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Enlightening SymbolsA Short History of Mathematical Notation and Its Hidden Powers$
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Joseph Mazur

Print publication date: 2016

Print ISBN-13: 9780691173375

Published to Princeton Scholarship Online: January 2018

DOI: 10.23943/princeton/9780691173375.001.0001

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The Timid Symbol

The Timid Symbol

Chapter:
(p.127) Chapter 13 The Timid Symbol
Source:
Enlightening Symbols
Author(s):

Joseph Mazur

Publisher:
Princeton University Press
DOI:10.23943/princeton/9780691173375.003.0013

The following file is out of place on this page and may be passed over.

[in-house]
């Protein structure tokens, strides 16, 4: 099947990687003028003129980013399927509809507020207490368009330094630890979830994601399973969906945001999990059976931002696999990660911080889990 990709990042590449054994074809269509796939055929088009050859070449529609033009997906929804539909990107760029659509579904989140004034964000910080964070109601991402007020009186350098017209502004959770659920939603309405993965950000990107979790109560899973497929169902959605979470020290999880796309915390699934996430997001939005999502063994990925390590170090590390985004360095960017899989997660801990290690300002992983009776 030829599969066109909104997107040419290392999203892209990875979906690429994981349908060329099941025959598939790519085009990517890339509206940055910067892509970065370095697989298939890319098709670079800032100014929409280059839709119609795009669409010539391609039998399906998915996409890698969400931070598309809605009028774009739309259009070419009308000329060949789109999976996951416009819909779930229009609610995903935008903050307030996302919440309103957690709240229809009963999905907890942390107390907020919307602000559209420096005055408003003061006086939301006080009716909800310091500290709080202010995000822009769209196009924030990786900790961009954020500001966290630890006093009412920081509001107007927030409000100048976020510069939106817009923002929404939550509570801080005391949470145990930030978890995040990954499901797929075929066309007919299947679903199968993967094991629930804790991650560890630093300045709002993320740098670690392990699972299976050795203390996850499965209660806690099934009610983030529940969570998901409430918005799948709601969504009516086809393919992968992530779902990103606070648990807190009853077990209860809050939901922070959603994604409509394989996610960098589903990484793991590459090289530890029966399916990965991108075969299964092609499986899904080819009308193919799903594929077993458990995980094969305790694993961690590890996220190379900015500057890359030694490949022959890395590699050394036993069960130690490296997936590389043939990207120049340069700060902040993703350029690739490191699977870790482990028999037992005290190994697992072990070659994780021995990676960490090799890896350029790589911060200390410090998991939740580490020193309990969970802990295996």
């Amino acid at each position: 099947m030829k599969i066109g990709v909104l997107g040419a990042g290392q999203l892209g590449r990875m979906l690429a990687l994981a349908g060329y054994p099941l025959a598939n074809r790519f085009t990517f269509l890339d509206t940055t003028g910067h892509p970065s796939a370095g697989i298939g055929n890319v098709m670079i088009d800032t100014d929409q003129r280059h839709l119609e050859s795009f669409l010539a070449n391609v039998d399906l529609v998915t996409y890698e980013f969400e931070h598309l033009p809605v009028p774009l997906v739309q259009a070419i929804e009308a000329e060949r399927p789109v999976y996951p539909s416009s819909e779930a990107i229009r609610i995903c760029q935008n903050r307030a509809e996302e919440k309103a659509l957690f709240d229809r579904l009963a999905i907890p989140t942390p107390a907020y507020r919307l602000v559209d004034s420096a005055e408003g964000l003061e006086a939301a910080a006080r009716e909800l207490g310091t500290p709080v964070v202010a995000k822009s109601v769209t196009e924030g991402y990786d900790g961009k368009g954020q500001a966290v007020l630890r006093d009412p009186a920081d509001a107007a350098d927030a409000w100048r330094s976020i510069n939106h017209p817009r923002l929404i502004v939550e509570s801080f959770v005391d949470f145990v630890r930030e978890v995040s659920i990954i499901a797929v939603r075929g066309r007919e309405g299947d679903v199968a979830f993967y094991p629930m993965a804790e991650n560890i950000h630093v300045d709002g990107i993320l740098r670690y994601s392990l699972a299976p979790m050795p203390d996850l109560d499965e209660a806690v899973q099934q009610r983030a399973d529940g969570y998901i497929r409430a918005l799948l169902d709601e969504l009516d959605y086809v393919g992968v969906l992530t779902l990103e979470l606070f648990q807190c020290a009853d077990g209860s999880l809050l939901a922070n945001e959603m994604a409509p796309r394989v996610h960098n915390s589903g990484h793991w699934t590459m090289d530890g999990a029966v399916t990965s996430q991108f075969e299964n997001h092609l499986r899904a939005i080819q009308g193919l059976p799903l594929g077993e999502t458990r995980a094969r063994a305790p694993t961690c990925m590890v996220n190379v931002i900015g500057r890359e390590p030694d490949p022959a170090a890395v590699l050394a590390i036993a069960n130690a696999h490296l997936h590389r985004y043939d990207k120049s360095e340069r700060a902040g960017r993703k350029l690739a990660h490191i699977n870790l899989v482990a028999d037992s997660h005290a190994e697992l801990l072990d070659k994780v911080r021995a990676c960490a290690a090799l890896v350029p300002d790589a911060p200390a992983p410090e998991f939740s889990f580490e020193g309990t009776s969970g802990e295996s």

This chapter discusses the evolution of symbols as used in mathematics. It begins by considering Michael Stifel's Arithmetica Integra, a treatise on arithmetic and algebra that included several symbols such as “plus,” “minus,” and “radix,” but not a sign for “equals.” The oldest notation for radicals (square roots, cube roots, and so on) dates back to about 1480, when a dot placed before the radicand was used to signify a square root: two dots for the fourth root, and three dots for the cube root. By 1524, the dot evolved into a blackened point with a tail bent upward to the right. Algebra at that time was concerned with solving cubic and higher degree polynomials. The chapter also examines Stifel's edition of Christoff Rudolff's Die Coss (1525) and the sign used by Nicolas Chuquet to symbolize the square root.

Keywords:   symbols, mathematics, Michael Stifel, Arithmetica Integra, algebra, square roots, polynomials, Christoff Rudolff, Die Coss, Nicolas Chuquet

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